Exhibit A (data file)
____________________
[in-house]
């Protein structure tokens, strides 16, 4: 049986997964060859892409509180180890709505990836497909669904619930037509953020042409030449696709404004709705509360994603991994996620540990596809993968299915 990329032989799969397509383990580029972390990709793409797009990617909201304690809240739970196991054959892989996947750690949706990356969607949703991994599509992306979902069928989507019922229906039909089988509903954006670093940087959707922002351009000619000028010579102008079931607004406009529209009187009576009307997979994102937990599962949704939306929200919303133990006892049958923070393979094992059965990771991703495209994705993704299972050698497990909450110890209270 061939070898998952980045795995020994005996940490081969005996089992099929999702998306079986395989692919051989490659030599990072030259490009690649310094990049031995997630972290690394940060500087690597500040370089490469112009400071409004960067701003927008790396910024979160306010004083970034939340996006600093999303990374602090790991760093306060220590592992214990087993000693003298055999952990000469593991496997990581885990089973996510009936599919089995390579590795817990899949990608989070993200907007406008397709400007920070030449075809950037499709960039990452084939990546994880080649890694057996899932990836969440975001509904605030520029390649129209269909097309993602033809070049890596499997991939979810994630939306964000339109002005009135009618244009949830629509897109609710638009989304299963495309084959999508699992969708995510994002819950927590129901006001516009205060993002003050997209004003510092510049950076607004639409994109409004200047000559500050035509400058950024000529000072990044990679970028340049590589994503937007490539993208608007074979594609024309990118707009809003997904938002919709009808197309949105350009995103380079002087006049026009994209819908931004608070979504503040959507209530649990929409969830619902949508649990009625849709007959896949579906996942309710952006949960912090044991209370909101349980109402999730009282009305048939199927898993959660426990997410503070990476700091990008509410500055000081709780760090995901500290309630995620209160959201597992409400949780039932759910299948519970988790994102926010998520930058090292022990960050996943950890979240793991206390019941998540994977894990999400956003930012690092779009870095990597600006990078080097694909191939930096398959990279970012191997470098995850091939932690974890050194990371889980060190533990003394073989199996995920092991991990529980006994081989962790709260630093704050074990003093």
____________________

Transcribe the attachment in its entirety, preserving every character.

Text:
[in-house]
């Protein structure tokens, strides 16, 4: 049986997964060859892409509180180890709505990836497909669904619930037509953020042409030449696709404004709705509360994603991994996620540990596809993968299915 990329032989799969397509383990580029972390990709793409797009990617909201304690809240739970196991054959892989996947750690949706990356969607949703991994599509992306979902069928989507019922229906039909089988509903954006670093940087959707922002351009000619000028010579102008079931607004406009529209009187009576009307997979994102937990599962949704939306929200919303133990006892049958923070393979094992059965990771991703495209994705993704299972050698497990909450110890209270 061939070898998952980045795995020994005996940490081969005996089992099929999702998306079986395989692919051989490659030599990072030259490009690649310094990049031995997630972290690394940060500087690597500040370089490469112009400071409004960067701003927008790396910024979160306010004083970034939340996006600093999303990374602090790991760093306060220590592992214990087993000693003298055999952990000469593991496997990581885990089973996510009936599919089995390579590795817990899949990608989070993200907007406008397709400007920070030449075809950037499709960039990452084939990546994880080649890694057996899932990836969440975001509904605030520029390649129209269909097309993602033809070049890596499997991939979810994630939306964000339109002005009135009618244009949830629509897109609710638009989304299963495309084959999508699992969708995510994002819950927590129901006001516009205060993002003050997209004003510092510049950076607004639409994109409004200047000559500050035509400058950024000529000072990044990679970028340049590589994503937007490539993208608007074979594609024309990118707009809003997904938002919709009808197309949105350009995103380079002087006049026009994209819908931004608070979504503040959507209530649990929409969830619902949508649990009625849709007959896949579906996942309710952006949960912090044991209370909101349980109402999730009282009305048939199927898993959660426990997410503070990476700091990008509410500055000081709780760090995901500290309630995620209160959201597992409400949780039932759910299948519970988790994102926010998520930058090292022990960050996943950890979240793991206390019941998540994977894990999400956003930012690092779009870095990597600006990078080097694909191939930096398959990279970012191997470098995850091939932690974890050194990371889980060190533990003394073989199996995920092991991990529980006994081989962790709260630093704050074990003093």